Some truckers and trucking companies are hoping they aren't
left in the cold because of a diesel fuel shortage in Minnesota, The
Associated Press has reported.
Minnesota motor carriers view the shortage of top-grade
diesel as "short-term," The AP reported, but the rollout of blended
winter grades could take longer to reach retailers than it did in 2005.
Officials from the Minnesota Trucking Association said the
shortage has been brought on in part by increased farm use during the harvest
season and the rollout of winter-grade diesel from the refineries, The AP reported.
A source with a large Minnesota motor carrier told Land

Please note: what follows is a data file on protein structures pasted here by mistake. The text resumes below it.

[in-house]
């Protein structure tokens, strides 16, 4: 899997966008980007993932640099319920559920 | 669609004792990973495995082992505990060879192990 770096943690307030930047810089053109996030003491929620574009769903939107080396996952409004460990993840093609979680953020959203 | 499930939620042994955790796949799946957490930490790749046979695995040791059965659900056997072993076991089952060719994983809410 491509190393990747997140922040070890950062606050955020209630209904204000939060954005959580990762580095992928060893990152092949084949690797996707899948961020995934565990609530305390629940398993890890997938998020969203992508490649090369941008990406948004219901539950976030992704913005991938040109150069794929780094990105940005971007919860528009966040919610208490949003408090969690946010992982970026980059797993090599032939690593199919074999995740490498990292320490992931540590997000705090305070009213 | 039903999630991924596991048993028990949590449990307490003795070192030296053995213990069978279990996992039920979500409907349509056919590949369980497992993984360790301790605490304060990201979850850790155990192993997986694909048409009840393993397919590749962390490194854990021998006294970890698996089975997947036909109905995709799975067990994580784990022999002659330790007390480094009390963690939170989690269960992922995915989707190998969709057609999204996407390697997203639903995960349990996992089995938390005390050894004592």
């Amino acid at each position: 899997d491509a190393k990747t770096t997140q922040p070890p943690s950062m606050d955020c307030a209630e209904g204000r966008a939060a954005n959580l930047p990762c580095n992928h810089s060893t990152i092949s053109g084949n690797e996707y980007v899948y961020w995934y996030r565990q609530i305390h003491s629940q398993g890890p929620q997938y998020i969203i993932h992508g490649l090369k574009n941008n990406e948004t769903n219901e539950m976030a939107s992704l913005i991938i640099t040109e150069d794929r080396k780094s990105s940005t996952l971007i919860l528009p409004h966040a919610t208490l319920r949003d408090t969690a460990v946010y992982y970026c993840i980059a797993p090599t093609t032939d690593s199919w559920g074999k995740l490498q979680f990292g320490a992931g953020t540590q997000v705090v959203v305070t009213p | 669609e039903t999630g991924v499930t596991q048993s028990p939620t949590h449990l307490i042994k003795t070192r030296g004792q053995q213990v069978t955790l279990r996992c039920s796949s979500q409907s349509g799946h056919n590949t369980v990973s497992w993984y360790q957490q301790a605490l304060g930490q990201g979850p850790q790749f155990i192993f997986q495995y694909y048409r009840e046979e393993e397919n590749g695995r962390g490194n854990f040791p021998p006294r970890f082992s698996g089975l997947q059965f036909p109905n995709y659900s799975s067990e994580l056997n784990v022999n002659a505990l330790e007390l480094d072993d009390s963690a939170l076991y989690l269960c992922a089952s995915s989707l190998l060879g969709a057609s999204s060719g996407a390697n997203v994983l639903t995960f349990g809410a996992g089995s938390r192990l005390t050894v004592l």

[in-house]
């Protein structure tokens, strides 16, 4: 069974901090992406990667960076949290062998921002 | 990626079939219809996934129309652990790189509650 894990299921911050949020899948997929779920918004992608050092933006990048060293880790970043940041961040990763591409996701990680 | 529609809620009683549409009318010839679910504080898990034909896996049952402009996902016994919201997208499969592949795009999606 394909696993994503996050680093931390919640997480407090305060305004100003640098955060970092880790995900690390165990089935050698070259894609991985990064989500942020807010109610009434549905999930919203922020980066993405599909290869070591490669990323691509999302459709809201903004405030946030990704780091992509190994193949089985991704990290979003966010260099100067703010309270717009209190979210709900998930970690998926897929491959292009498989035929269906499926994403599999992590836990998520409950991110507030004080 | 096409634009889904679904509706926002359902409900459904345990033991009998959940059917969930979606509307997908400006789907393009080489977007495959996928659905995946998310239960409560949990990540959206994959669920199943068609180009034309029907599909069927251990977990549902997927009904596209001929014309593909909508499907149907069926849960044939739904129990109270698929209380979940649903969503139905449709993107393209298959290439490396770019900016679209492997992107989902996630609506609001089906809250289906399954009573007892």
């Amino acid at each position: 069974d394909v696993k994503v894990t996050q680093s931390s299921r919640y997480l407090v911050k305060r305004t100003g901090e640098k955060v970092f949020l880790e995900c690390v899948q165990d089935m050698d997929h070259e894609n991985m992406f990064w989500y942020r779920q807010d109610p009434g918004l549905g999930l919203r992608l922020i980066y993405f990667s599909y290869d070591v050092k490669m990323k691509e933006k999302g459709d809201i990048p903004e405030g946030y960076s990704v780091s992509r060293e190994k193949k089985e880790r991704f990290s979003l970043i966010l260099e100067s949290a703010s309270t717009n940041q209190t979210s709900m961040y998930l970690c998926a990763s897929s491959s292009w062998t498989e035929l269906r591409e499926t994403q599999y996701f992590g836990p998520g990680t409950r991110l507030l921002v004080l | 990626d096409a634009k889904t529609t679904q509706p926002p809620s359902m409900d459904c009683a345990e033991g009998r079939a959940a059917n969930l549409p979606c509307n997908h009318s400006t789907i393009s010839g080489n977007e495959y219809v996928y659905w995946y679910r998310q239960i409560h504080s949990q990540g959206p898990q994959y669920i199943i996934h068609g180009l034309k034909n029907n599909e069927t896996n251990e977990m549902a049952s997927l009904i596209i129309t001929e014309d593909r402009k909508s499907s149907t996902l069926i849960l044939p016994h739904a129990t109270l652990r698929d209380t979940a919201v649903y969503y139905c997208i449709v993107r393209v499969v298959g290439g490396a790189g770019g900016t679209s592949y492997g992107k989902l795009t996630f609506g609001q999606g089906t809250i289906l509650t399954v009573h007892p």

Line Magazine that a shortage at this stage is also due to the rollout of
ultra-low sulfur diesel.
Retail diesel has been required to be at least 80 percent
ULSD since Oct. 15.
The Minnesota carrier told Land Line that the
pipelines still contain residue from the lower-grade diesel sold prior to Oct.
15. Top-grade fuel has to meet a certain standard, and with the residue in some
refinery pipelines, that standard might not be being met, the source said.
There's plenty of lower-grade diesel for winter blending,
just not higher-grade diesel, he said.
Rochester, Mankato and Winona were affected this week with
depleted supplies, according to The AP.
- By David Tanner, staff writer